piece on Brandon Belt just after he was promoted for the second time this season – this time to AAA Fresno. The writing was informative, and overall it was flattering towards Brandon Belt, until within his conclusion he dropped the (apparent) bomb: “Brandon Belt isn’t a future star, but he’s a reason for the Giants to re-consider paying Aubrey Huff for his big season.” Outrage from the commentors – and no doubt many of them Giants fans – ensued.
I don’t quite understand why this was so offensive to many. Whatever Bryan Smith, or Keith Law or Jim Callis thinks, essentially means nothing when all is said and done. Their job is to make broad assumptions on the informatin they have – the mechanics of the swing, the track record of skills, and the makeup of the player. Their job certainly isn’t to predict the future. The other issue is that the term “star” is relatively subjective, and, Bryan mentioned in the comments that his use of star in this case was a top-3 player in the league at his position. Well, the NL has Price Fielder, Albert Pujols, Adrian Gonzalez and Joey Votto. The NL also currently has Adam Dunn. Is Belt going to be good as these guys? Is he going to be close? I really have no idea, but I know the odds are stacked against him. Waterworld had $175 million reasons to succeed, and Clerks just $27 thousand. The point is, you never really know until they get to “The Show.”
Here’s what we actually know. In Belt’s professional debut which begain in A-Advanced, he hit .383 with a .492 on base percentage and .628 slugging percentage. He also only stuck out 50 times while walking 58 times. He hit 28 doubles, 4 triples and 10 HR of 333 plater appearances. He was considered slightly young for this level but less so considering he came from the NCAA. Belt moved up to AA where he joined essentially the California League Champions of 2009, where the Giants were hoping he would avoid the same fate of Brandon Crawford. Many standouts and legitimate prospects from the Cal League champs who had moved up a level – Neal, Ford and Kieschnick – had struggled mightily there. Belt took the challenge and hit .337 with a .413 on base percentage and a .623 slugging percentage. He also hit 11 doubles, 6 triples and 9 HR in just 201 plate appearances. His BB/KK ratio took a slight hit but was still solid with 22 walks and 34 strikeouts. The Giants flipped him to AAA Fresno about a week ago and thus far he’s stepped up to the challenge. In the admittedly tiny sample of 39 plate appearances, Belt has already hit 3 HR and 2 doubles. He’s thus far hit .276 with an on base percentage of .462 – thanks to already drawing 10 walks – and a slugging percentage of .655. His strikeout rate has certainly increased as he has ascended, but not alarmingly so.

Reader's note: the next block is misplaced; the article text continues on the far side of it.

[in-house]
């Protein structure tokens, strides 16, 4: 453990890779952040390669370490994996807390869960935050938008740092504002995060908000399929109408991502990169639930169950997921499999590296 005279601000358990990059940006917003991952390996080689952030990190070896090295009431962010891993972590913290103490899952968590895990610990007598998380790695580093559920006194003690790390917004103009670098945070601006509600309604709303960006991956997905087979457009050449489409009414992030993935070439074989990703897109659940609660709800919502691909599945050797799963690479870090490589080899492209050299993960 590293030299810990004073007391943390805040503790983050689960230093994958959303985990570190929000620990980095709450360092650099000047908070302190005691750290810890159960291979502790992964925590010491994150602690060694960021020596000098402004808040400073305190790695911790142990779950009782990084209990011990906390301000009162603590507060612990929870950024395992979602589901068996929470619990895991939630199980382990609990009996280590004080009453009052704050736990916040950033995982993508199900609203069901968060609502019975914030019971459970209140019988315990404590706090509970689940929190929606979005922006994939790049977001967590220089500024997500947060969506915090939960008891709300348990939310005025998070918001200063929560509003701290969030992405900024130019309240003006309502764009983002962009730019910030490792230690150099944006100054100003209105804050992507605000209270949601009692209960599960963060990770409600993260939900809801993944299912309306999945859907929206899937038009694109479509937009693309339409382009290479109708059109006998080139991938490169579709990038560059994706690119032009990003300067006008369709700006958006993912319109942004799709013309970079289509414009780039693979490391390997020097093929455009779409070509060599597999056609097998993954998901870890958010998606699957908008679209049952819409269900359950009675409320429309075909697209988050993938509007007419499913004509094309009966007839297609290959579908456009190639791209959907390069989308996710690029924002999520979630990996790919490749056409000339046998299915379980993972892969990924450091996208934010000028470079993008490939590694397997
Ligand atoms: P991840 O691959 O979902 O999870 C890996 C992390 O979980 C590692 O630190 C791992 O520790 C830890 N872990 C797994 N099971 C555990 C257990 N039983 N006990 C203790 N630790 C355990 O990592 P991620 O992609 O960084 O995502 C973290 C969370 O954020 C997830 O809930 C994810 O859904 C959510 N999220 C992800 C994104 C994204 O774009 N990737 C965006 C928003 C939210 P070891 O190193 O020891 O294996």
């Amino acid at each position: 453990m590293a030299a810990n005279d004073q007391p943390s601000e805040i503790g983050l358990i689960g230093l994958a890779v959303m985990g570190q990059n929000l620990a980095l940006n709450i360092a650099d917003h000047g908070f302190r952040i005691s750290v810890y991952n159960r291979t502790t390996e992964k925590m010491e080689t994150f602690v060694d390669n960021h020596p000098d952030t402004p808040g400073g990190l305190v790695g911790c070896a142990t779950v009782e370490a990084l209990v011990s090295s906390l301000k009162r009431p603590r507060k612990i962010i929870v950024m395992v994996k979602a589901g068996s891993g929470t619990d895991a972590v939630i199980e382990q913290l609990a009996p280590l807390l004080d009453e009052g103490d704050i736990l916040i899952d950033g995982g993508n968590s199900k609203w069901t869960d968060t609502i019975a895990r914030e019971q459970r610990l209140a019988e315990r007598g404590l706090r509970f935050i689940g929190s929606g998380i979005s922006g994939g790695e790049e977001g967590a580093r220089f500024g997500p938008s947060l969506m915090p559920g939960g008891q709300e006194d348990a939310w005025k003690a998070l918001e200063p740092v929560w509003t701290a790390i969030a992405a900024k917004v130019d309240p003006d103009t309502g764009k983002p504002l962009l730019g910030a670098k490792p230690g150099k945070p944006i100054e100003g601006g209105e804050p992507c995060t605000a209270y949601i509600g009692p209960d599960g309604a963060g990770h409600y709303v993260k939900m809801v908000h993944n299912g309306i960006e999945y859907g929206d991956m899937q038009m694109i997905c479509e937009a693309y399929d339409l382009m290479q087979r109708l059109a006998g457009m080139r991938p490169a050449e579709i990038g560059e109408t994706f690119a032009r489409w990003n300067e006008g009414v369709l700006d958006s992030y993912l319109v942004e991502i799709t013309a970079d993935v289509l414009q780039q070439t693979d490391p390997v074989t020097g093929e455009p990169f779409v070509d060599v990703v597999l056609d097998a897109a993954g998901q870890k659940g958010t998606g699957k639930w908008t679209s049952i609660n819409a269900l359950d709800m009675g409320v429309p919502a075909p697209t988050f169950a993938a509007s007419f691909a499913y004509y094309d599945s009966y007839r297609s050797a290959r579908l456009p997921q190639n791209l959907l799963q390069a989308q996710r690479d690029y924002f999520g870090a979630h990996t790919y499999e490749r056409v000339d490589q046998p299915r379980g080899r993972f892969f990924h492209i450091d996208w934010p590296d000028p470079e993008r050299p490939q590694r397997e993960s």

There are two factors that I believe might be most important in all of this. First off, Belt has been younger than average at every level this year. That’s important because a collegiate hitter or an older player beating up on lower level pitchers just isn’t that impressive, as Rob Neyer pointed out in lieu of Brandon Wood’s scheduled trip to the Arizona Fall League. Secondly, the Giants completely revamped Belt’s swing prior to setting him loose in San Jose this year. The fact that he’s been so consistent and put up such ridiculous numbers while also trying to figure out the new Brandon Belt in the box is remarkable.
The Giants know that Jose Guillen is one speed bump away from a full blown blowout. They also obviously have the greatest feel among those who care for what Belt’s capable of, considering all of the scouting they did of him both prior to taking him in the fifth round last year out of the University of Texas and across three levels this year. He’s played 8 games thus far in Fresno, 5 of which he spent in the outfield (and 4 in right). If they didn’t feel there was some possibility he could help this year, why would they do that? Maybe he’s just a plan B in case of injury, but to say that there is a strong likelihood that a third straight homegrown hitting prospect will soon be contributing significantly in San Fran after years and years of disappointment has me properly stoked would be a gross understatement.